How Energy Drinks Impact the Heart

Heart contractibility was altered following energy drink consumption

/ Author:  / Reviewed by: Joseph V. Madia, MD Beth Bolt, RPh

(RxWiki News) Coffee has been a common wake-up tool for a long time. Now, high-octane energy drinks are popular for packing an even bigger kick. Researchers wanted to know how these drinks affect the heart.

A small study found that energy drinks changed the way the heart beats in healthy adults.

Imaging studies showed that the drinks significantly increased heart contraction rates.

The researchers noted they weren't sure how these changes affect daily activities or athletic performance.

"If you have an irregular heartbeat, avoid energy drinks."

In this study led by Jonas Dörner, MD, of the cardiovascular imaging section at the University of Bonn, Germany, the researchers used cardiac magnetic resonance imaging (MRI) to evaluate how energy drinks affected heart function in healthy adults.

According to these researchers, energy drinks now make up a multibillion dollar industry. Teenagers and young adults were early consumers of the beverages which contain high amounts of caffeine and other ingredients that boost energy. Adults are becoming bigger consumers of these energy drinks.

These researchers also noted that energy drink-related emergency room visits have more than doubled in recent years, going from 10,068 in 2007 to 20,783 in 2001, according to the US Substance Abuse and Mental Health Services Administration.

Dr. Dörner said in a statement, "The amount of caffeine is up to three times higher than in other caffeinated beverages like coffee or cola. There are many side effects known to be associated with a high intake of caffeine, including rapid heart rate, palpitations, rise in blood pressure and, in the most severe cases, seizures or sudden death."

For this ongoing study, the research team used cardiac MRI to measure the heart function of 18 adults with an average age of 27. MRIs were taken before and one hour after consuming an energy drink containing 400 mg/100 ml of taurine and 32 mg/100 ml of caffeine.

The MRI following consumption showed that the heart’s left ventricle had higher peak strain and peak systolic strain rates. These are measurements of the heart’s contractibility.

The left ventricle is the part of the heart that receives oxygen-filled blood from the lungs and pumps it to the aorta — the body’s largest artery — for distribution throughout the body.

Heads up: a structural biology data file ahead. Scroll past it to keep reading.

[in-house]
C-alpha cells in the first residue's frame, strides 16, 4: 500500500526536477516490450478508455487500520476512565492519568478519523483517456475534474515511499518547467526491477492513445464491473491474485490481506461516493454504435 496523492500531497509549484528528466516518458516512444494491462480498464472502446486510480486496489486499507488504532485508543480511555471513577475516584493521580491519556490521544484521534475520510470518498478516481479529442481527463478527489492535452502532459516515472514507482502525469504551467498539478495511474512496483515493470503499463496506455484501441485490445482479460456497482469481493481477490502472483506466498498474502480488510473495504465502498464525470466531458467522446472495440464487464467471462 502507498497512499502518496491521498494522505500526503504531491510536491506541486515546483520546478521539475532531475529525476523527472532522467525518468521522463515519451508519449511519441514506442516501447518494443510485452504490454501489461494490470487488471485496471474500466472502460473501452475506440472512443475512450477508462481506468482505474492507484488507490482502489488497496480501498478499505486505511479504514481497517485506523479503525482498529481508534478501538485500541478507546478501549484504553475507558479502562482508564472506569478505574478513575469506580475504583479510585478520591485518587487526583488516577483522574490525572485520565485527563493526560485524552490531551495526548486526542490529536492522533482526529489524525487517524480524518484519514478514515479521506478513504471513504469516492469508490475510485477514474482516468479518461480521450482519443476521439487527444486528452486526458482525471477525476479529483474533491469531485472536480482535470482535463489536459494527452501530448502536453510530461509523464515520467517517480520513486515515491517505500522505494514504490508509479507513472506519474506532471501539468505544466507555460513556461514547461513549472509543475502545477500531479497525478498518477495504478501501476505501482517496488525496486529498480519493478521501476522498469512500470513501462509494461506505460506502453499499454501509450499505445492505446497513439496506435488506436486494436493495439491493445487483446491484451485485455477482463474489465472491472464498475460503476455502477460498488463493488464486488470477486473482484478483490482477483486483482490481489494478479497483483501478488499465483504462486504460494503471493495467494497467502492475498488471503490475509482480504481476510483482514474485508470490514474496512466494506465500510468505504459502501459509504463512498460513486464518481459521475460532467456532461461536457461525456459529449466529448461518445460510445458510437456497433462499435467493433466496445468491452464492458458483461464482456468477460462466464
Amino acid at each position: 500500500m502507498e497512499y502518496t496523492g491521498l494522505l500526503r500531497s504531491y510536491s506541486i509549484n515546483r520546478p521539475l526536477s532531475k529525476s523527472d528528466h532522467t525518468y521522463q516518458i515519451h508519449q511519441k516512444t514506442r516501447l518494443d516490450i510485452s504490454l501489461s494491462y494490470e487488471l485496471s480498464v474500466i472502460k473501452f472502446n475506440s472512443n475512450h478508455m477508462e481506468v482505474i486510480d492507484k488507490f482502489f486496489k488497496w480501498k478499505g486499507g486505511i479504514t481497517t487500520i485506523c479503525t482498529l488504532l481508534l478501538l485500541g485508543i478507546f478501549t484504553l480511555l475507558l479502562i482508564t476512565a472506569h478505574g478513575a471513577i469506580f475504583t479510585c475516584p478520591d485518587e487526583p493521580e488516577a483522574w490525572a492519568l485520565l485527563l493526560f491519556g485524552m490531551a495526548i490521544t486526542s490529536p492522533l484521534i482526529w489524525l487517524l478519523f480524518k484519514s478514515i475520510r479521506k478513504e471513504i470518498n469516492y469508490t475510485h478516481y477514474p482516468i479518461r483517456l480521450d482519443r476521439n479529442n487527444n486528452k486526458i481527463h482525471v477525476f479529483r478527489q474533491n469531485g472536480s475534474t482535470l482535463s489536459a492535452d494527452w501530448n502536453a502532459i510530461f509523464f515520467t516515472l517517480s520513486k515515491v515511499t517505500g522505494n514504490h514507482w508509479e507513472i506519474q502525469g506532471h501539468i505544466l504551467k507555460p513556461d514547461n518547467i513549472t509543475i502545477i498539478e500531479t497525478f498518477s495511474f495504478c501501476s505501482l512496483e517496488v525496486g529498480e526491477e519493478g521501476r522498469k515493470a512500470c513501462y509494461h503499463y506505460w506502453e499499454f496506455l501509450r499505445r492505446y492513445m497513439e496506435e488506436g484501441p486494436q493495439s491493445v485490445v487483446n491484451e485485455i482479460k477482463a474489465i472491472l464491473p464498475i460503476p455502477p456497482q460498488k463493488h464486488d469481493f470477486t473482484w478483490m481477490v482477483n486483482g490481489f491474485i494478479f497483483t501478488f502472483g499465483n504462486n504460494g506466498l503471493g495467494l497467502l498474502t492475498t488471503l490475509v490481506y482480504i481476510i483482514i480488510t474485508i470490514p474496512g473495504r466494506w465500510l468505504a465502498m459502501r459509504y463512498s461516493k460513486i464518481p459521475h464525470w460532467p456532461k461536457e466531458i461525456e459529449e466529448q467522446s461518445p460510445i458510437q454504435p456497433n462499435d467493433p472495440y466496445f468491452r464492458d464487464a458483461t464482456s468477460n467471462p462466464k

Other key heart function measurements, including heart rate, blood pressure and the amount of blood ejected from the left ventricle, did not change after participants consumed the energy drink.

Dr. Dörner said that while short-term cardiac impact was shown, additional studies are needed to evaluate the impact of long-term consumption of energy drinks, how these beverages affect people with heart disease and the effect of combining energy drinks with alcohol.

Despite these unknowns, Dr. Dörner advised children and people with an irregular heartbeat to avoid energy drinks because changes in contraction rates could trigger arrhythmias, which are changes in how the heart beats.

“This work reveals that [energy drink] consumption has a short-term impact on cardiac contractility; therefore further studies have to evaluate the impact of long-term [energy drink] consumption and the effect of [energy drinks] on patients with heart disease to determine potential risks or benefits of [energy drink] consumption,” the authors of this study concluded.

"For the vast majority of people, the worst that occurs when they take in too much caffeine is their heart skips or races. However, sometimes worse things can happen," said Jeffrey Schussler, MD, an interventional cardiologist on the medical staff at Baylor Heart and Vascular Hospital and Baylor University Medical Center at Dallas.

Dr. Schussler continued by noting, "It's important to realize that too much of anything can be bad for you, and energy drinks can cause problems for some people."

This study was presented at the annual meeting of the Radiological Society of North America (RSNA). All research is considered preliminary before it’s published in a peer-reviewed journal.

One of the authors disclosed a financial relationship with Medtronic. No other conflicts of interest were declared.

Review Date: 
December 2, 2013
Last Updated:
December 4, 2013